Knoxville Eyesores

I actually got up yesterday to check the KNS online to see their article on Knoxville Eyesores.  I have to say that I’m a little disappointed, but I guess you get what you pay for.  It seems like they were addressing issues that occur everywhere else in Generica–urban sprawl, litter, strip malls, abanadoned warehouses, etc.

While all of these are definitely eyesores, they aren’t specific to Knoxville.  I decided I’d come up with my own incomplete list of eyesores that are specific to K-Town.  Of course, these are my personal opinions.

1.  The Sunsphere–the article only mentioned it in passing.  Allow me to elaborate.
The world is full of remnants from past World’s Fairs.  Paris has the Eiffel Tower, Seattle has the Space Needle, St. Louis has a beautiful park, zoo, and museums.  Knoxville has a really big golf tee with a shiny ball on it.  Up until a couple of weeks ago there was no use for this thing, and I suspect this will be the case again within the next couple of years.  We can only hope that Bart simpson and Millhouse will one day fulfill prophecy and come to town to knock it down.  I’m working on opening a wig shop up there to hurry along the coming of Bart.

2.  The Women’s Basketball Hall of Fame
As my favorite local sportstalk radio caller, “Small Mike”, calls it–The Mistake by the Lake.  When I think of the WBHOF, the first thing that comes to mind is “why?”.  Why do we have this thing here?  Is there really a market for a hall of fame for women’s basketball?  I mean, sure, I guess you can argue that they deserve their own hall of fame, but is it really going to make Knoxville a destination?  Are people going to even bother stopping here on their way from Ft. Wayne Indiana to Florida to see it?  No.  This only makes it useless.  The “eyesore” part is brought about by the huge basketball that is integrated into the ediface.  What is it with this town and huge orbs?  Let’s count our blessing that the planetarium, whose design would have completed the trifecta of huge spheres on buildings in the downtown area, is off the table (for now).

3.  Neyland Stadium
That’s right.  I said it.  Neyland Stadium.  Here’s a great idea–let’s take a piece of prime real estate, erect an enormous building there, and use it seven, maybe eight times a year (I’m including the finishing point for the Knoxville Marathon).  Seriously, this thing is in use a maximum of 90 hours a year.  What a waste.  I know that our economy relies heavily on Tennessee football.  I know that the stadium is a landmark for our city.  I am well aware that there is a great sense of pride associated with being a Volunteer, but this should be located in a different area.  Which brings me to…

4.  Fort Sanders
Some of my best memories, and some of my best moments that I can’t remember, are rooted in Fort Sanders–Knoxville’s student ghetto.  Fifteen years ago (when I was living there), I used to walk around and imagine that all of these beautiful old houses would be bought from the slum lords, renovated, and one day be occupied by perfect families with golden retrievers.  Well, at least the houses were bought.  However, they are systematically being torn down and replaced with cookie-cutter student condos.  Ick.  I’d rather the big ass football stadium be moved there.  This would open up the waterfront more and open up a world of development there if we could only get rid of…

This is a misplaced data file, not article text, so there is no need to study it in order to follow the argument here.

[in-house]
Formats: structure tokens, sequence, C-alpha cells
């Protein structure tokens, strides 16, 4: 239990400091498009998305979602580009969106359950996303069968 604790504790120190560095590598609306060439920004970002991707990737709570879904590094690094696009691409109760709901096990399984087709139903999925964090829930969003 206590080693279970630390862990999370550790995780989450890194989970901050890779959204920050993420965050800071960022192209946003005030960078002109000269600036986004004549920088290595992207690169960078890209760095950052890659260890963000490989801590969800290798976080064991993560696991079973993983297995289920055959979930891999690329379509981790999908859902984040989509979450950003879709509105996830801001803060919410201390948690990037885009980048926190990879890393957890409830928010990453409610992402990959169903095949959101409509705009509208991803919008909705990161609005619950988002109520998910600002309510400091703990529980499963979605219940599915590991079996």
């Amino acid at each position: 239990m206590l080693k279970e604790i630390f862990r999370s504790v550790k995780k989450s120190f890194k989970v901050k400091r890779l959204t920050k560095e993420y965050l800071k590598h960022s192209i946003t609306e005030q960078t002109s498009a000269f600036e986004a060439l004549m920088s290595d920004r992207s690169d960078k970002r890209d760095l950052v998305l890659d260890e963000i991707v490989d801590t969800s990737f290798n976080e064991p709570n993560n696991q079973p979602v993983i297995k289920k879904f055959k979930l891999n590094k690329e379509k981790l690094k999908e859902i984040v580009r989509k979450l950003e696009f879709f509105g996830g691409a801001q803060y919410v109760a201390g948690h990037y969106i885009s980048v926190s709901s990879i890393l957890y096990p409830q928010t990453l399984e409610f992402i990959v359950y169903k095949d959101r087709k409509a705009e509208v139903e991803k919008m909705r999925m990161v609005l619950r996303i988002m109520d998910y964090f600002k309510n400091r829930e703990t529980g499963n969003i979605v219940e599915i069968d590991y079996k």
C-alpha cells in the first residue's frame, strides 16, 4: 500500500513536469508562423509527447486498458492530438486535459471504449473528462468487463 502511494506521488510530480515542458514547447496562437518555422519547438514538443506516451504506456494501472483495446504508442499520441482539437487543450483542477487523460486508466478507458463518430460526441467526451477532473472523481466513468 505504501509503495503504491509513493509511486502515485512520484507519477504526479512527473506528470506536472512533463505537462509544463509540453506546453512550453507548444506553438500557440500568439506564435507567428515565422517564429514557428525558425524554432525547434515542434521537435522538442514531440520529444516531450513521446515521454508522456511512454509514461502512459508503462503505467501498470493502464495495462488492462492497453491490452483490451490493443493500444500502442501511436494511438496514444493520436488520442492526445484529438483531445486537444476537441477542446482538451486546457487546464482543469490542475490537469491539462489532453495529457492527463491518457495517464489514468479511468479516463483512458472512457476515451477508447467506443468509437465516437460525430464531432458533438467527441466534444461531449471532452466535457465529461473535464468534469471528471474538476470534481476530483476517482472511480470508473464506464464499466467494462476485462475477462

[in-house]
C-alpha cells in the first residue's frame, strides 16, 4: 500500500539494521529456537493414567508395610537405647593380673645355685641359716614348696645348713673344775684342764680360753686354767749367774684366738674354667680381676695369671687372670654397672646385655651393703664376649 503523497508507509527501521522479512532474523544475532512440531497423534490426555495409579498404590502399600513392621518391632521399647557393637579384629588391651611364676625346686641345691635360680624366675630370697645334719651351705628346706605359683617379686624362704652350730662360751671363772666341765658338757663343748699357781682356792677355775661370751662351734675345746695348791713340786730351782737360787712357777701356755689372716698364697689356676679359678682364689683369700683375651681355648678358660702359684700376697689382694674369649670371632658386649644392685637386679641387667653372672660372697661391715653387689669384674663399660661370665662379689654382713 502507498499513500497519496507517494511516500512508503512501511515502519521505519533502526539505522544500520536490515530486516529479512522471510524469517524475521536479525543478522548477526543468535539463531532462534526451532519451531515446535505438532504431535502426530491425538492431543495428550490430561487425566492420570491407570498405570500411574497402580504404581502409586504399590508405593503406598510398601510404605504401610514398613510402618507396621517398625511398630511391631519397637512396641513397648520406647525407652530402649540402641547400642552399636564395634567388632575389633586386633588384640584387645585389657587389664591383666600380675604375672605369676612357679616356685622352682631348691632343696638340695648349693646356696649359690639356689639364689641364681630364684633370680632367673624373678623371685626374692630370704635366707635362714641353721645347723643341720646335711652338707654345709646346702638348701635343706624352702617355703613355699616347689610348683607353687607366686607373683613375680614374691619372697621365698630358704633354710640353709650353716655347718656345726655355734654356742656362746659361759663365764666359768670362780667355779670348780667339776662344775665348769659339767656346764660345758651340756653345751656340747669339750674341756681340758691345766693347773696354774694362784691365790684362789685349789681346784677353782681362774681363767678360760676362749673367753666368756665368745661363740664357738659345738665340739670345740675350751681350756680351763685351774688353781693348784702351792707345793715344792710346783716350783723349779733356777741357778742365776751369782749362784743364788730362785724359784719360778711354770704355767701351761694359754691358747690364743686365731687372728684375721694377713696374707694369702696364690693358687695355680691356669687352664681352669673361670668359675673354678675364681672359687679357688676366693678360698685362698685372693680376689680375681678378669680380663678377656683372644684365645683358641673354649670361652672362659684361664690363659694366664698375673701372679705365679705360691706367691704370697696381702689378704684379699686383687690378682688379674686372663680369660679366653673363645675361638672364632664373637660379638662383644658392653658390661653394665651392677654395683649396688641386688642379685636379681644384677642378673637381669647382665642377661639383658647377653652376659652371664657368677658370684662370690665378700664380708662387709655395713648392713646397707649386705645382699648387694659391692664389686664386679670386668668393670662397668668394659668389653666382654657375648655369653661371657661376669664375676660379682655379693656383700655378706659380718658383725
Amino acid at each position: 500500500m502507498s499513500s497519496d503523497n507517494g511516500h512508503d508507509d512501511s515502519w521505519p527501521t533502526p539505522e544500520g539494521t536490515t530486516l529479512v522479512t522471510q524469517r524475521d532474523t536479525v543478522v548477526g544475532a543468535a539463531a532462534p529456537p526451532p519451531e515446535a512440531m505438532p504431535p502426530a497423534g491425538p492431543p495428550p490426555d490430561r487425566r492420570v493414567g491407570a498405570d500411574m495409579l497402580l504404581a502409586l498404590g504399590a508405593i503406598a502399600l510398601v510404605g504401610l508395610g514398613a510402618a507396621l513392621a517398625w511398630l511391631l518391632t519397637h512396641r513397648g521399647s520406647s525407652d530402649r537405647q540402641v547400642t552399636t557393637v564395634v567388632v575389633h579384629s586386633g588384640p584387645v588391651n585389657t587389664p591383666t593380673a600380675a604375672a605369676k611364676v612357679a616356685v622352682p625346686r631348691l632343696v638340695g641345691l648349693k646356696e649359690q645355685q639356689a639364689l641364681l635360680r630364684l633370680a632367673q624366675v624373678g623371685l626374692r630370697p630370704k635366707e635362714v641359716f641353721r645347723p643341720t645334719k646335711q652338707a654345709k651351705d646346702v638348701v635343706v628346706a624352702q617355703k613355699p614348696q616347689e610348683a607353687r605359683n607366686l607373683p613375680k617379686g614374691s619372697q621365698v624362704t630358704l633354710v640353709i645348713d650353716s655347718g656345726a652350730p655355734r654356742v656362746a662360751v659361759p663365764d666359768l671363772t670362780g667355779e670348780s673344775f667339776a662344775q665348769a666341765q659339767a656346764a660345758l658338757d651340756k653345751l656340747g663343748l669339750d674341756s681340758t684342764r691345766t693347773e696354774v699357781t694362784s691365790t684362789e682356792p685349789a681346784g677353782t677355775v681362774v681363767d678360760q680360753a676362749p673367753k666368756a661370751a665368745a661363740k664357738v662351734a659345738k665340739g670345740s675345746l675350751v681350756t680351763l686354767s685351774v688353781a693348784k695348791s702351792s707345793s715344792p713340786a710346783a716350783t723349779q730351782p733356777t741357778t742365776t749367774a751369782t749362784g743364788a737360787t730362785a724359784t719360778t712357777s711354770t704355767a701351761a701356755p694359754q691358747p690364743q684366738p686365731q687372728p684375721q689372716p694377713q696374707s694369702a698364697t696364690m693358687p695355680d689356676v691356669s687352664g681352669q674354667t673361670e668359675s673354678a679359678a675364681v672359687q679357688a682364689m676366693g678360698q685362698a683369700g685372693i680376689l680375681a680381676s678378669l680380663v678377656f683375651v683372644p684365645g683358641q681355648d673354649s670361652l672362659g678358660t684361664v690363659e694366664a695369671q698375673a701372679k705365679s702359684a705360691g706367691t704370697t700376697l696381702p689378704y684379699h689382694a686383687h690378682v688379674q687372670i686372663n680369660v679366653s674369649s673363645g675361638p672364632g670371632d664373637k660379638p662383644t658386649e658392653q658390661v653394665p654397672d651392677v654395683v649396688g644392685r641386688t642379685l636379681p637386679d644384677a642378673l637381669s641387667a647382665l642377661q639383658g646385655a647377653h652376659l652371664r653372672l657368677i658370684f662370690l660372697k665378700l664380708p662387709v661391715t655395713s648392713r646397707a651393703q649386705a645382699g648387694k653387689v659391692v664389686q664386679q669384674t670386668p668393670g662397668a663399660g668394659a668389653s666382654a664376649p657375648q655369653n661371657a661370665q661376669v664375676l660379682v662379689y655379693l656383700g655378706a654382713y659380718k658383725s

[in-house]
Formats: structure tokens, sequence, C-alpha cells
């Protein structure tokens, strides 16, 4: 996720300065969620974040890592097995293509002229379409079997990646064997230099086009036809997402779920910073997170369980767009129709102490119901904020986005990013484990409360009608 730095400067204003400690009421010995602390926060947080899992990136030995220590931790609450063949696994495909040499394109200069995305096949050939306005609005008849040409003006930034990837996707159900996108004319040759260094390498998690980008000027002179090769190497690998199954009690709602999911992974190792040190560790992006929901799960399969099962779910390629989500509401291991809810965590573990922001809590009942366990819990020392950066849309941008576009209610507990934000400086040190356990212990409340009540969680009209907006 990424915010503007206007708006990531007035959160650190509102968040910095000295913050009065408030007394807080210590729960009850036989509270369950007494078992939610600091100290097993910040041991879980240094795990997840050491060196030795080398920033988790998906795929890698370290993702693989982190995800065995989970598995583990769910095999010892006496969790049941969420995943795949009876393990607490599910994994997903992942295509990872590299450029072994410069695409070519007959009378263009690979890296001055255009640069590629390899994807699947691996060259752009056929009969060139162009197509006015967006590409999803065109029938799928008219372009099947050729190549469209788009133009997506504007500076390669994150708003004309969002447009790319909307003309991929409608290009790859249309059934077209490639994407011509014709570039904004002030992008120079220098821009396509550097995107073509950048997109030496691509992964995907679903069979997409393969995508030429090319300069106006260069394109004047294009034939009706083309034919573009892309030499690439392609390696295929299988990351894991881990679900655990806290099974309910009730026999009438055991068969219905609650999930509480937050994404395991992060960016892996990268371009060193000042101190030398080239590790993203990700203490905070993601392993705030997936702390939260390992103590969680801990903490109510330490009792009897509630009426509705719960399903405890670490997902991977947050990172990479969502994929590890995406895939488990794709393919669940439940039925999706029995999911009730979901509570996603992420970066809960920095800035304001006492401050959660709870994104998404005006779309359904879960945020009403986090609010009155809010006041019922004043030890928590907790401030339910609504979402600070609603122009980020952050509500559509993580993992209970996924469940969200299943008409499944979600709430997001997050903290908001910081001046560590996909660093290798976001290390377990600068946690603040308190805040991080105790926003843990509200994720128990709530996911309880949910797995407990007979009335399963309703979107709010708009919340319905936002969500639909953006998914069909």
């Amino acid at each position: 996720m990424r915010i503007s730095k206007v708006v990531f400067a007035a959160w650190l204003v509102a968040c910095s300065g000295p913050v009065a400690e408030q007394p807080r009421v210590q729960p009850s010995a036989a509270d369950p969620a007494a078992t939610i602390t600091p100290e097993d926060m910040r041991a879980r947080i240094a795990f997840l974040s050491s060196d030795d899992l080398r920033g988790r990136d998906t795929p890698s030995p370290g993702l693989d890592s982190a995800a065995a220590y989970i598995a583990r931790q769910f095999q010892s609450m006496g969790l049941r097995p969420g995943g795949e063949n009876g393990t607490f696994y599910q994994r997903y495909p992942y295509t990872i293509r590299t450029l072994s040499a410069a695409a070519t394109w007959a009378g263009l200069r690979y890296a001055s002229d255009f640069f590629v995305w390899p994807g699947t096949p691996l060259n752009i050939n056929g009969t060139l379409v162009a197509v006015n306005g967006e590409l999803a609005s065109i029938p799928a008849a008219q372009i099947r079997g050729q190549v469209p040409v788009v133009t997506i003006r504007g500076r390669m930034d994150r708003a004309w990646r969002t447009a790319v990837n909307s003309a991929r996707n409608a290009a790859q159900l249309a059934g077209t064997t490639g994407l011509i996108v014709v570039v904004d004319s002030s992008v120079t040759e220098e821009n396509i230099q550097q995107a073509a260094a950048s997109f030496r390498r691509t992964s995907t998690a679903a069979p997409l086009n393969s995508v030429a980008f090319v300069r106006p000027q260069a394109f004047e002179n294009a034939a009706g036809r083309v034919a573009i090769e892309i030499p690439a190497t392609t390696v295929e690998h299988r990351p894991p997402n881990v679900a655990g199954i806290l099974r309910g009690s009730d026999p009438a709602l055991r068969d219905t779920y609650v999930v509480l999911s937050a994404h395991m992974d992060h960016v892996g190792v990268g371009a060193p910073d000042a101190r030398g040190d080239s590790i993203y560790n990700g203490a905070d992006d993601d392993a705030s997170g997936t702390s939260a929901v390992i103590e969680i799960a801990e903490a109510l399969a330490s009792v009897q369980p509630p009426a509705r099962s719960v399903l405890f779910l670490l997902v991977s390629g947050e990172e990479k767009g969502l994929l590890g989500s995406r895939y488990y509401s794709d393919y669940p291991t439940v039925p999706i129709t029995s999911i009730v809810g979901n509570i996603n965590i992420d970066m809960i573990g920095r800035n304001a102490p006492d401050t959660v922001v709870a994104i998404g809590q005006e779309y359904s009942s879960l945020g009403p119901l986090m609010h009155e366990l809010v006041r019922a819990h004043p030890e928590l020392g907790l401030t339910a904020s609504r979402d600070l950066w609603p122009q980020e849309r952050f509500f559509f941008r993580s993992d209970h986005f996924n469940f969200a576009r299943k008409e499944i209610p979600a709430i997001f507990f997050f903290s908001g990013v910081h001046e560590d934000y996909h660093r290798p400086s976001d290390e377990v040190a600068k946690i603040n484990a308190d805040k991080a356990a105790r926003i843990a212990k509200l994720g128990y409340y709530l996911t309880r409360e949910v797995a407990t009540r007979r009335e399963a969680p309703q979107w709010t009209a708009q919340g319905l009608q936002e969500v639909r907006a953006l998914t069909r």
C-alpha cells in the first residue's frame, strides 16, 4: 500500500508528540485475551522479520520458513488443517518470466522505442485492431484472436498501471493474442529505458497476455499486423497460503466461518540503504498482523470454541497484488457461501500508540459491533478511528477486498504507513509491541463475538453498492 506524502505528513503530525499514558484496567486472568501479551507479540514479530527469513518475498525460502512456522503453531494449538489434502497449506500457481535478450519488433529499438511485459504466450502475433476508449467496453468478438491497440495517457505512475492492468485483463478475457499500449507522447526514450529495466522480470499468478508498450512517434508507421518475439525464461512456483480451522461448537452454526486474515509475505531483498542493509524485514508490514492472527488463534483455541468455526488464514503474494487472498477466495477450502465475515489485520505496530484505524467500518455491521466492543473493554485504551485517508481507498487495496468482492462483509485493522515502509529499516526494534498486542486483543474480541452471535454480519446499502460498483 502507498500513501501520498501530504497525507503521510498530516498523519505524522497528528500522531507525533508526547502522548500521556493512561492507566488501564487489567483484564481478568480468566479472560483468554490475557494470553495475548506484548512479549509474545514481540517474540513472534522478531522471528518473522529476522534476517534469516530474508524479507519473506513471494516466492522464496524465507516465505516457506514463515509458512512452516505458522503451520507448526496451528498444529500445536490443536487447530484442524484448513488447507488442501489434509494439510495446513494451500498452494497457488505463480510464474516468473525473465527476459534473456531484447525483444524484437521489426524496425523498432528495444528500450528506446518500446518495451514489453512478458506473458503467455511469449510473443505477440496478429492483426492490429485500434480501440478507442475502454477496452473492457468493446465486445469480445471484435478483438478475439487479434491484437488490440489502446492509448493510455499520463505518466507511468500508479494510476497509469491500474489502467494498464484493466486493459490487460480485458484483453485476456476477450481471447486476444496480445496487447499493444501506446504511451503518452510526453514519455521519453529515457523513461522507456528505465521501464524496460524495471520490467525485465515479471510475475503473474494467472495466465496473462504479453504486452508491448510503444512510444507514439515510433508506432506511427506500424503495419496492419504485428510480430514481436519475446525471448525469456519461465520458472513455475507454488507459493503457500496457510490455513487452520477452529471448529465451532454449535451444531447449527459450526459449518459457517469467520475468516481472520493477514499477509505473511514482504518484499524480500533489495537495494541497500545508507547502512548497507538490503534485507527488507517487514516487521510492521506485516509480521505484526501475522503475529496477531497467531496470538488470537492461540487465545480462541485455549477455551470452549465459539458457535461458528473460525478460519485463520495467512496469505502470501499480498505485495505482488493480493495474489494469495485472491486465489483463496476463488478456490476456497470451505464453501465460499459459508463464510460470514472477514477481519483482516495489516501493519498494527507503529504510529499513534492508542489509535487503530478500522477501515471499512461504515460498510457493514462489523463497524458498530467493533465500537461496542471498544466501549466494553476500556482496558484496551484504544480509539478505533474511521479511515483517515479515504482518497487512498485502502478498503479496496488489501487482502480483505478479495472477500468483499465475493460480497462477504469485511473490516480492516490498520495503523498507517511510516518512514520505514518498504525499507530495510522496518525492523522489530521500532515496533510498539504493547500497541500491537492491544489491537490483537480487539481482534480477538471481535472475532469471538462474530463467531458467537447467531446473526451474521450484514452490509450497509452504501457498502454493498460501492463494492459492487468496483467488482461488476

5.  Neyland Drive
The only thing worse that erecting a seldom used building on a prime piece of waterfront real estate could be taking the entire strip of waterfront and building a highway on it.  What?!?!?!?!  This may have been an okay idea if they’d left some room for business and housing by the water, but that would make way too much sense.  To be fair, we have a nice greenway that runs along this strip of water, and I small park on one end, but you need look no further than cities like San Antonio and Chicago to see how waterfront property can be used and developed.

Don’t get me wrong.  Knoxville is a really beautiful city, and I can’t think of a place I’d rather live, at least on the mainland.  But there are a few things that would make our town a lot nicer if they were moved or taken away completely.  This list mostly covers the Downtown/UT area.  Feel free to add your own.

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Comments

This particular article hits home because I own a commercial building on Broadway which may be only second behind Clinton Hwy in terms of unsightly strip malls, overgrown yards, and litter.
There are many causes, some of which can not quickly addressed (see the Philosophy section of the bookstore). However, some other causes could be eliminated tomorrow, most of which stem from the very fixes that the City and citizens recommend.
Blighted properties: how many of the complainers have researched property codes for Knoxville? I have. Basically, it is not economically advantageous to upgrade most buildings that are already earning rent. If the facade of a building in Knoxville is upgraded then all electrical, plumbing, structural, handicap, and egress facilities (which were o.k. before) must be upgraded as well. Well over $100k for a modest size building.
Next, Litter. If you want to stop it, hire a company to stop it, allowing them to fine the individuals. Otherwise, accept the problems associated with government ownership of roads.

I don’t have the time to discuss the problems with the ‘Keep Knoxville Beautiful’ department or the Historical Society who seem to think that they have determined the only suitable architectural style of design for new/modifed construction.

Don’t add laws, add incentives.

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